Every season the footwear industry pleases and startles with the freshness and creativity of new designs.
This reputation is founded on the output of brilliantly trained and motivated creative talent from the UK’s world-class footwear colleges. Each year, bright young designers experiment with construction, texture, colour and appearance and push back the boundaries of the look, wearability and functionality of the shoe.
What is less appreciated is the growing reputation this country has for genuinely new concepts - many of which have come from designers/entrepreneurs who do not have a formal footwear design background.
Think FitFlops, United Nude and the soon-to-be-launched Mojito by Julian Hakes and you have mould-breaking products “discovered” by architects, brand inventors and others. Add to this the number of footwear designers who began in industrial design (such as the automotive and aviation industries) or the biomedical sector (think bandages and body supports) and you will see a whole new group of non-traditional innovators. The sports shoe sector in particular has embraced graduates with a general 3D design background, from colleges such as Coventry, Huddersfield and Northumbria.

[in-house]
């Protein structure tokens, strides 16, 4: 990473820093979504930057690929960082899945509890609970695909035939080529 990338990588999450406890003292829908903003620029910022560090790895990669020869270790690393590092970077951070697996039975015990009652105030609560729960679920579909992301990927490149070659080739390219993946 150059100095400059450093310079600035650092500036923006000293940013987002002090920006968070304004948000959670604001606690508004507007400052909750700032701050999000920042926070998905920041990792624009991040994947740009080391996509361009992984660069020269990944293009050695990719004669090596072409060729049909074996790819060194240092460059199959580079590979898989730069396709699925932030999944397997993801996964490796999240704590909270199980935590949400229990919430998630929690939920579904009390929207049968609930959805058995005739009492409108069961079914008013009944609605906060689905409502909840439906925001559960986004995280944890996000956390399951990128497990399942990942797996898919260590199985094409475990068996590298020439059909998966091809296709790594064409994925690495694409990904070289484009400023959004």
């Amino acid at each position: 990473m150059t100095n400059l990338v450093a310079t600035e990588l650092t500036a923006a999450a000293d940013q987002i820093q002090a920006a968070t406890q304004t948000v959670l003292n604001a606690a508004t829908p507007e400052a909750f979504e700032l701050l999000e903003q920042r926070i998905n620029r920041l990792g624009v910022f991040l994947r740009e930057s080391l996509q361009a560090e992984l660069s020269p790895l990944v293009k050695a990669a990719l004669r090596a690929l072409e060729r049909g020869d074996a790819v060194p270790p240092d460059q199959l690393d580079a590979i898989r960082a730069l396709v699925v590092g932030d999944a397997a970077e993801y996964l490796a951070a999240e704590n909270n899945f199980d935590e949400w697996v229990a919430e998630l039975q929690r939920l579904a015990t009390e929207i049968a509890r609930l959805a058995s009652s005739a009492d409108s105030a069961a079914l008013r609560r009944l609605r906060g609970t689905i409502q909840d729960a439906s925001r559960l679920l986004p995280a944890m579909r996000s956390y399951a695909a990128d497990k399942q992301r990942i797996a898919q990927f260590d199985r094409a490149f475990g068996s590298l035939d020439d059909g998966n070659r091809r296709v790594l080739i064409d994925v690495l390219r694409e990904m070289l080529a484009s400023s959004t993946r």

The message here is to encourage footwear firms intent on operating at the cutting edge of design to cast the net wide when recruiting product developers.
The one caveat is that smaller companies may have difficulty absorbing a non-footwear trained individual into a compact design team, where knowledge of lasts, construction and practical shoe-making is essential.
Every so often a visionary emerges who creates an entirely new concept and this is what makes the UK the world leader in the design field.
- Richard Kottler is chief executive of the British Footwear Association